Speed? It can vary depending on where you are, but if you're in a Wi-Fi hot spot, you'll experience a browsing speed comparable to what you experience at home. No kidding. And video quality is astonishingly good. If Wi-Fi is unavailable, the next network to kick in is the 3G (and video quality degrades some). This is widely accessible and, though not as brisk as Wi-Fi, still much faster than anything I've experienced on Windows Mobile. A search that might have taken most of a minute on the Pocket PC, for example, will consume perhaps 15 seconds on the iPhone.
If 3G is unavailable, the Edge Network is the next possibility. This, sorry to say, is slow, perhaps on the order of dialup, but in outlying areas it at least offers better-than-nothing connectivity.
Investigate 3G and Edge coverage in your area here.
I'm going to make a bold prediction: In relatively short order, I see the iPhone becoming a very popular, perhaps the most popular field tool of choice for booksellers, not only because it nearly replicates the desktop/laptop experience but also because of its massive potential for third-party developers to create software (and perhaps hardware) that will enhance its use for many things, including scanning ISBNs. Third-party applications (or apps) for this phone are already abundant, and new ones pop up daily. Many are free or can be had for a buck or two. The download/installation process is entirely automated and can often be accomplished in seconds.
Though developers create apps for other phones as well, more and more of them are directing their efforts at the iPhone because Apple is so far out in front with sales, at least for now.
I've already stumbled upon three intriguing apps that have promise for booksellers:
Take a snapshot of the cover of a book, and an Amazon search is performed. Time consumed from start to finish is about 15 or 20 seconds, and it's pretty accurate. This also works for DVDs, CDs and video games. Cost: free. The limitation, of course, is that it will only deliver results based on photos available on Amazon.
You may be aware that Google recently launched voice-recognition capability for iPhones - that is, you just hold your phone up to your ear and speak in words or numbers. As soon as you stop speaking a Google search is performed automatically. As you might expect, this is fraught with the same limitations as, for example, the desktop application Dragon NaturallySpeaking: Unusual words aren't always recognized, and if you have a heavy accent, forget it. Also, this doesn't have the training capability that DNS does. But one thing that both do remarkably well is recognize spoken numbers. Yes, like ISBNs! Unfortunately - this really bummed me at first - Google doesn't recognize a 10-digit string as a 10-digit string but two 5-digit strings separated by a space. I'm guessing it's interpreting the number as two zip codes? Who knows, but no matter what I tried, I couldn't make it work. And it's no good with 13-digit strings either. Something even goofier comes up.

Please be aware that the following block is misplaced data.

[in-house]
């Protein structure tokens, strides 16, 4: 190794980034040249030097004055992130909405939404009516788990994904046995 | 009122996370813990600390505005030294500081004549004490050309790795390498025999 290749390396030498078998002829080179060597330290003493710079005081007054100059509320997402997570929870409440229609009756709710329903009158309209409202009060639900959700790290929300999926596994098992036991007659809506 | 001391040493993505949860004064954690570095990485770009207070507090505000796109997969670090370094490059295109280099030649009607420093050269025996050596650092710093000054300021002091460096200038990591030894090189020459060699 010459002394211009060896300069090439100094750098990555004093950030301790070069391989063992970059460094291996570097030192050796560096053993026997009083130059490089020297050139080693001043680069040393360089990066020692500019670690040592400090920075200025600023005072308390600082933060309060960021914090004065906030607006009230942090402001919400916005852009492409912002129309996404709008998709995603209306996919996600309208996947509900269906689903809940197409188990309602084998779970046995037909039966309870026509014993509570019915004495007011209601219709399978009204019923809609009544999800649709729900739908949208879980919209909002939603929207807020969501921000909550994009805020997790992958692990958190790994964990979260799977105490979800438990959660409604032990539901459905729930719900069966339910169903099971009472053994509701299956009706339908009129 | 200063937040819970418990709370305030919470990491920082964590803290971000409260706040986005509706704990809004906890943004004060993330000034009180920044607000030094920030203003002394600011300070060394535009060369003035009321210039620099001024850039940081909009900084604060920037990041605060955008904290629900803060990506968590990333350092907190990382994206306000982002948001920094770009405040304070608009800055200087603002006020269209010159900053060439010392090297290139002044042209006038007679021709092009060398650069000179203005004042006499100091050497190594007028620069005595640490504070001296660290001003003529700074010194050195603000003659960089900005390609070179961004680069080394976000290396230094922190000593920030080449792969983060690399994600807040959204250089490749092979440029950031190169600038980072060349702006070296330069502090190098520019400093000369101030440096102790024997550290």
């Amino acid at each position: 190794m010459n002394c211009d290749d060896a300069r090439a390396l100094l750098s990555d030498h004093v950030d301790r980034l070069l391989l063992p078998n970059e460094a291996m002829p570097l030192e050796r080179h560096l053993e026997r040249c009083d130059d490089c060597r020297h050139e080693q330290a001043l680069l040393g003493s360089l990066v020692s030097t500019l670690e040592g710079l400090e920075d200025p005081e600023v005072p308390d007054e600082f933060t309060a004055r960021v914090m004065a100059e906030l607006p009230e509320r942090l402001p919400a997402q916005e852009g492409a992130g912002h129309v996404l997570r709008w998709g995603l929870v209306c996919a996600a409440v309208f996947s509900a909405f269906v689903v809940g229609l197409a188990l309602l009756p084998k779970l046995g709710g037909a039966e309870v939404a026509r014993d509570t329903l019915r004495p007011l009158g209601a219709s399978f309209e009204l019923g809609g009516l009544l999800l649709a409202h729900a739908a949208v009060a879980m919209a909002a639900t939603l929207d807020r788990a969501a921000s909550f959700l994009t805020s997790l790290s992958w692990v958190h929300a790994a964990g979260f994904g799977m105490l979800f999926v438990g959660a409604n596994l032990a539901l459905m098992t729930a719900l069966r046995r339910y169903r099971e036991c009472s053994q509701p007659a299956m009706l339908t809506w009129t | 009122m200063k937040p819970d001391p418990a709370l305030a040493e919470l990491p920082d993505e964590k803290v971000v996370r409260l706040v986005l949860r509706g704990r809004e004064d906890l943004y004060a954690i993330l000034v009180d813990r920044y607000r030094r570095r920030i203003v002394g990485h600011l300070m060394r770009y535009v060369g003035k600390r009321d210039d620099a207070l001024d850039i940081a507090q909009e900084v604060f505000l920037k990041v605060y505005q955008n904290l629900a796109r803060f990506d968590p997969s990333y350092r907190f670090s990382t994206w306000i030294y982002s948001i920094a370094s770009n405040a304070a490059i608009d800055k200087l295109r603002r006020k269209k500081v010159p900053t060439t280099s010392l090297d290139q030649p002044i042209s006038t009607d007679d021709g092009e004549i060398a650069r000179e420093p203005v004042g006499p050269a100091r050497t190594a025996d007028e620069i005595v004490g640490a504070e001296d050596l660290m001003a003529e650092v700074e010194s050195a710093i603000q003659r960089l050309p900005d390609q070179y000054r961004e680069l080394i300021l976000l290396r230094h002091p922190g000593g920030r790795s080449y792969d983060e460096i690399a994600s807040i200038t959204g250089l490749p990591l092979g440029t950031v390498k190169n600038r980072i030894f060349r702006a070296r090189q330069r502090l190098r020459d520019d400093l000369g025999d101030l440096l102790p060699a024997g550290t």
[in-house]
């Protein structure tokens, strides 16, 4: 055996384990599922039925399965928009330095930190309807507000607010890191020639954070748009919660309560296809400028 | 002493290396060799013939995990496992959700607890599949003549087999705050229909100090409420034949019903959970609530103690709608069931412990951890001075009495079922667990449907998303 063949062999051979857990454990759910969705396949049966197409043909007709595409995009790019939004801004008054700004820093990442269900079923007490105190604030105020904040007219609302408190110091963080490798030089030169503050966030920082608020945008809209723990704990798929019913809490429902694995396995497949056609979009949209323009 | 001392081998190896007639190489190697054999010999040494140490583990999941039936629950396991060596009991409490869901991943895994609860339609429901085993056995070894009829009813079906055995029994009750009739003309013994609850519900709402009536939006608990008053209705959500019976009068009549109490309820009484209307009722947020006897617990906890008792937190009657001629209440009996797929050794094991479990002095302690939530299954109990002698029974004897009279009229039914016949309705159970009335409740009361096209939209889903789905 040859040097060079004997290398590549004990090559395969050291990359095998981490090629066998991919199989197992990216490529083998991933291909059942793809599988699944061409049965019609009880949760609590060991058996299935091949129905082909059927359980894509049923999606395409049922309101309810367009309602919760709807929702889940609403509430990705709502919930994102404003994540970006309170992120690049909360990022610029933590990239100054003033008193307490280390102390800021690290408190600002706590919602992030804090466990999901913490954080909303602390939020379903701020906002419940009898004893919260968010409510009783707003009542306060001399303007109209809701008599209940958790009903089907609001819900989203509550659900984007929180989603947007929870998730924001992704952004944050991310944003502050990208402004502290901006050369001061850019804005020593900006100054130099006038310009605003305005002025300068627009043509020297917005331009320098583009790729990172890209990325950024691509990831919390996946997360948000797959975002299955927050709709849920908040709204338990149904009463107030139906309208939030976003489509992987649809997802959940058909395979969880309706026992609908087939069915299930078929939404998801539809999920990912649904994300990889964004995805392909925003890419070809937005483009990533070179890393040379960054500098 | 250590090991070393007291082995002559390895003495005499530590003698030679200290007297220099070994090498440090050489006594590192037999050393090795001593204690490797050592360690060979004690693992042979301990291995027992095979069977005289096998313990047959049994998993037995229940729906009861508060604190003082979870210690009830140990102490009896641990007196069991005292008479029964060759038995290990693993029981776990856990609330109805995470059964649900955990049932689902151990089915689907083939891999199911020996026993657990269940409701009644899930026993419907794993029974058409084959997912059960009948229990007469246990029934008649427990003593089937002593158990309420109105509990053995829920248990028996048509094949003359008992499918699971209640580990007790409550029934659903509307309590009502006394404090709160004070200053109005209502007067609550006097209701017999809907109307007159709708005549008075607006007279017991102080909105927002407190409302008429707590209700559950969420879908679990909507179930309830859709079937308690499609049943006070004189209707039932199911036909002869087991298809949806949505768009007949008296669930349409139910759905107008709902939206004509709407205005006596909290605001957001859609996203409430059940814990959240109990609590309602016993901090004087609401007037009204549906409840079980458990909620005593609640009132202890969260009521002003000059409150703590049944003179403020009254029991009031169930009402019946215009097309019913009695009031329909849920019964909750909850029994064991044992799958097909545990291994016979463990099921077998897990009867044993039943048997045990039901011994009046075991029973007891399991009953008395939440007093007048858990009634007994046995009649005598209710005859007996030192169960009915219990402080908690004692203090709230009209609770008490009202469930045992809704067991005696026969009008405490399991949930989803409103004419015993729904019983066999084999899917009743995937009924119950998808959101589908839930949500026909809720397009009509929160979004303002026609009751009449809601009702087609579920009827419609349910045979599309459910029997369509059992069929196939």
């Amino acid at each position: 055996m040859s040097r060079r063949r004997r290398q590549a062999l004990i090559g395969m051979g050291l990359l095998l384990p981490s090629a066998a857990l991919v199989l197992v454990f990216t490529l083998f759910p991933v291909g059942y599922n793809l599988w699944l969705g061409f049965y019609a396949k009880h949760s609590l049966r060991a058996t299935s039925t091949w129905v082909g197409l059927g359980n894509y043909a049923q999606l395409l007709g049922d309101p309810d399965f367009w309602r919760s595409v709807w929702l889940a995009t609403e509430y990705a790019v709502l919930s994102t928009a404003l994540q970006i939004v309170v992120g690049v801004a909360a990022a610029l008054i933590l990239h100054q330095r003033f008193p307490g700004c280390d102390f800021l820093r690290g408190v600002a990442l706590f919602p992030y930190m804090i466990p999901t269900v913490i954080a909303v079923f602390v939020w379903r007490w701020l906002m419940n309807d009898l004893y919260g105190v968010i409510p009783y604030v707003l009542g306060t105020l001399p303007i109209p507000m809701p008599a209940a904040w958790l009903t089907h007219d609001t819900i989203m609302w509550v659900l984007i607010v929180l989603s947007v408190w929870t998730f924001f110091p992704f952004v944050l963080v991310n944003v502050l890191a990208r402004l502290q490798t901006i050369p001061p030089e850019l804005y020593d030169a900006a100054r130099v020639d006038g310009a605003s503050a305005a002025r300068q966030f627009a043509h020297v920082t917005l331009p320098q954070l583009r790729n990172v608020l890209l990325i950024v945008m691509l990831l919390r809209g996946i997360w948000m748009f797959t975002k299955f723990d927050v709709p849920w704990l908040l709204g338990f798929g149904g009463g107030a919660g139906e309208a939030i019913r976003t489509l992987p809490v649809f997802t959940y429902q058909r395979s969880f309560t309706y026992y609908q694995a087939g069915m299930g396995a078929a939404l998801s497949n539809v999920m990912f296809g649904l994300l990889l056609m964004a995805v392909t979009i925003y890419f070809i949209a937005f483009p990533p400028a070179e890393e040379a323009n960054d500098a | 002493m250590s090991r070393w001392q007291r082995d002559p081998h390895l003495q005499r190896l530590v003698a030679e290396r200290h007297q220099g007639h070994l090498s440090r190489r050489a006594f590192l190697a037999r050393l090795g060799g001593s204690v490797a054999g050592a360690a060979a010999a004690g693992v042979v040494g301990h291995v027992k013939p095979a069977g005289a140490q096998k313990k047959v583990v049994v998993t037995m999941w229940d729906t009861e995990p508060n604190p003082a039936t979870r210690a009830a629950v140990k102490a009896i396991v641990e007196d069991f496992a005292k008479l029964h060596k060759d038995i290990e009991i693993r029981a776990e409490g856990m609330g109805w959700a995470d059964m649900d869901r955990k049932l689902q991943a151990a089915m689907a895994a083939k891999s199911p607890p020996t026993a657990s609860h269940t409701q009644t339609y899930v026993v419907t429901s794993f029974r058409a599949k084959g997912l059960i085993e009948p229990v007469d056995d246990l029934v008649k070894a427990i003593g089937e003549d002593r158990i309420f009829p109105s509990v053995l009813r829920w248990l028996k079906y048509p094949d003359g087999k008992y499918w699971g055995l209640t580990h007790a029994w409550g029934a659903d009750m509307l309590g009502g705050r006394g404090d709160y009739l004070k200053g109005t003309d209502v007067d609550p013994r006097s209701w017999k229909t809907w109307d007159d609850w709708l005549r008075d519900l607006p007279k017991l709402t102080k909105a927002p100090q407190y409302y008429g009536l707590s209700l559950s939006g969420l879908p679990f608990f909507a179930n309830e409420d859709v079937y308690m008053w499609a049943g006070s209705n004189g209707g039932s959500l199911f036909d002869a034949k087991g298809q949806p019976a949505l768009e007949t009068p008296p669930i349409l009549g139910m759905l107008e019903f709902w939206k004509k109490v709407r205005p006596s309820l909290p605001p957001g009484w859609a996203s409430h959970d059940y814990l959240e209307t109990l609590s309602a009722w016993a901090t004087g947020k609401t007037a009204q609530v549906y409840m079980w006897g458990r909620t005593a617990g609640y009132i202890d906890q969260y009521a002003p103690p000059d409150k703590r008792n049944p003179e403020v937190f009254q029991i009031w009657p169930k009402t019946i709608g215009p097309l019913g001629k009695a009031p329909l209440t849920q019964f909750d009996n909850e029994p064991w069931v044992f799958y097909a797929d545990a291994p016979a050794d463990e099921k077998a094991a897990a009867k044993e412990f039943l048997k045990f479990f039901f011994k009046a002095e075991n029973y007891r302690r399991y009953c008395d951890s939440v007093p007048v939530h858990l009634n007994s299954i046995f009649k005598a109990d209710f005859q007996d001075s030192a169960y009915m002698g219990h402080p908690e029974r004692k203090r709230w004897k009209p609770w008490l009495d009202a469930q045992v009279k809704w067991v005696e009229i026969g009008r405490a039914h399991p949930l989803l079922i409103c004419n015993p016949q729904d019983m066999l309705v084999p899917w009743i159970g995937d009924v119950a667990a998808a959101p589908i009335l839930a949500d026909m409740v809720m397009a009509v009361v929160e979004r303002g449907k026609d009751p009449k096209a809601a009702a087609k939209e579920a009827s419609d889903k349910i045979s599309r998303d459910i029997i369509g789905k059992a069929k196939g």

Fortunately, there's a solution - vlingo. This app will indeed recognize 10-digit strings as 10-digit strings, and it additionally offers the option of using either Google or Yahoo Search. Unlike Google's voice recognition, you have to press and hold an area of your display while you're speaking - it isn't activated automatically - but this is no biggie. Cost: free. Accuracy for speaking numbers is exceptional, and results are delivered quickly.
Also, you can target a particular venue by speaking, say, the word "eBay" after your ISBN, and most of the delivered results will feature links directly to eBay listings. This works for Alibris as well, but I couldn't get it to work for Abebooks unless I said, "Advanced Book Exchange." I'm still working on BookFinder and a few others.
Finally - and this (or more likely something like it) is potentially the most valuable one of the three - Snappr.net allows users to focus the iPhone camera on bar codes, snap a picture, and view results. Warning: This app will not work at all without a Griffin Clarifi Case (or an appropriate magnifying glass held against the camera lens) for your phone.
The Griffin case allows you to do a close-up focus on bar codes, which the installed iPhone camera will not do. I just ordered one of these cases for my phone, so I haven't tested it yet, but I'll post an update when I have.
Snappr.net is also free, but frankly, it's clear that the existing app is considerably slower than the two above apps for retrieving product information. However, this is an area of great potential. Look for a developer to come up with something that will use the iPhone camera perhaps with a virtual laser beam to read bar codes and deliver information quickly. And it's just a matter of time before socket scanner hardware will become available for the iPhone too, though this still won't eliminate monthly charges for database access. What I'm looking for is something that will be lightning fast at live lookups and save us all a bunch of money.
Find out more about these apps and others here.
Presently, iPhone service is available only from AT&T.
There are four plans available. I signed up for the cheapest one. For $69.99 a month, I get 450 anytime minutes, 5000 night and weekend minutes - note that calls to other AT&T users do not count against your minutes - and, most importantly, unlimited web access. You can add 200 text messages to this for an additional $5
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Copyright 2003-2011 by BookThink LLC
Copyright 2003-2011 by BookThink LLC